Indexed on: 22 Dec '99Published on: 22 Dec '99Published in: European Journal of Immunology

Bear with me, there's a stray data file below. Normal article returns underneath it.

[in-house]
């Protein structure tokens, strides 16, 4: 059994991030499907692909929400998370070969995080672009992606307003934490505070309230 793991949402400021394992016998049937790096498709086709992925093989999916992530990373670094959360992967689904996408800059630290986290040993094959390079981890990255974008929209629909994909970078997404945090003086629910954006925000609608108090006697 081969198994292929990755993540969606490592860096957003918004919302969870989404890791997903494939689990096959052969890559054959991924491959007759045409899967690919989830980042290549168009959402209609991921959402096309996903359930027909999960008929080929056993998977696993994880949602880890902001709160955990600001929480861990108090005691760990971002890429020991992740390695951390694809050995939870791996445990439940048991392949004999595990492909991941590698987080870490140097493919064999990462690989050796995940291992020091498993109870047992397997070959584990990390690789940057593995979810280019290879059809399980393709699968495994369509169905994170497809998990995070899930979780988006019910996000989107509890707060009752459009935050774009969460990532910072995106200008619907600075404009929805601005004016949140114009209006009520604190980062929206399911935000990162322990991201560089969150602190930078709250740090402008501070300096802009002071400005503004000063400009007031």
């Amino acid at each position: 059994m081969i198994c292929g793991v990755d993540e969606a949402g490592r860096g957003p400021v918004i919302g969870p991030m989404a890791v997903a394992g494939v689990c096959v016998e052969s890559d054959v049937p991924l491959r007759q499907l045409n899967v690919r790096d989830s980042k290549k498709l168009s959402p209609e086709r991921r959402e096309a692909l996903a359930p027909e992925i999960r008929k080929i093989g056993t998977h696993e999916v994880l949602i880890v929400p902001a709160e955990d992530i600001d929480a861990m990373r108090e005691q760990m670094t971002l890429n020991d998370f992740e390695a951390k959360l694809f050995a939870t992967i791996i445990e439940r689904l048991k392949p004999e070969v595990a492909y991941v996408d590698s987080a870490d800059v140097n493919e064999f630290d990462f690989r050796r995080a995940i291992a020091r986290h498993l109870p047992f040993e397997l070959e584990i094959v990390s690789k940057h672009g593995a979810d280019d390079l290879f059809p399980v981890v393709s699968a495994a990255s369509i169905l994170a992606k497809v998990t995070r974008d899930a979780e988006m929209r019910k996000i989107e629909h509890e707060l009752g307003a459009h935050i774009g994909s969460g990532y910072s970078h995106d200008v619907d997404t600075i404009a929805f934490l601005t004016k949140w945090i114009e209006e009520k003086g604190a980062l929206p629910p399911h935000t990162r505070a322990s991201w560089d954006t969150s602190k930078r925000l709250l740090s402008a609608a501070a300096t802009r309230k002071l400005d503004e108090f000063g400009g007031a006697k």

We examined the relationship between the profile of HIV-specific T helper (Th) cell responses, cytotoxic T lymphocyte (CTL) activity, HIV viral load, and CD4(+) T cell counts during longitudinal studies in children with perinatal HIV infection. Patients with AIDS demonstrated undetectable or low levels of HIV-specific Th and CTL activities, and exhibited almost exclusively Th0 type of responses with low IFN-gamma and IL-4 production. The levels of IL-2 expression in the envelope (env) peptide-stimulated peripheral blood mononuclear cells were increased in children with a slowly progressive disease, concomitant with higher numbers of CD45RO(+) memory T cells and increased proportions of Th1 clones. In these patients, high levels of env peptide-specific IL-2 expression correlated with increases in HIV-specific CTL responses, whereas a delay in the generation of HIV-specific CTL activity was associated with lower IL-2 production and elevated Th2 responses. Patients with slow disease progression produced higher levels of beta-chemokines than those detected in children with AIDS. These results suggest that an impaired development of HIV-specific cellular responses and inhibition of T cell differentiation during infancy are associated with fast disease progression. They also point to a protective role of noncytotoxic antiviral activity that might complement HIV-specific CTL responses in children with a slowly progressive disease.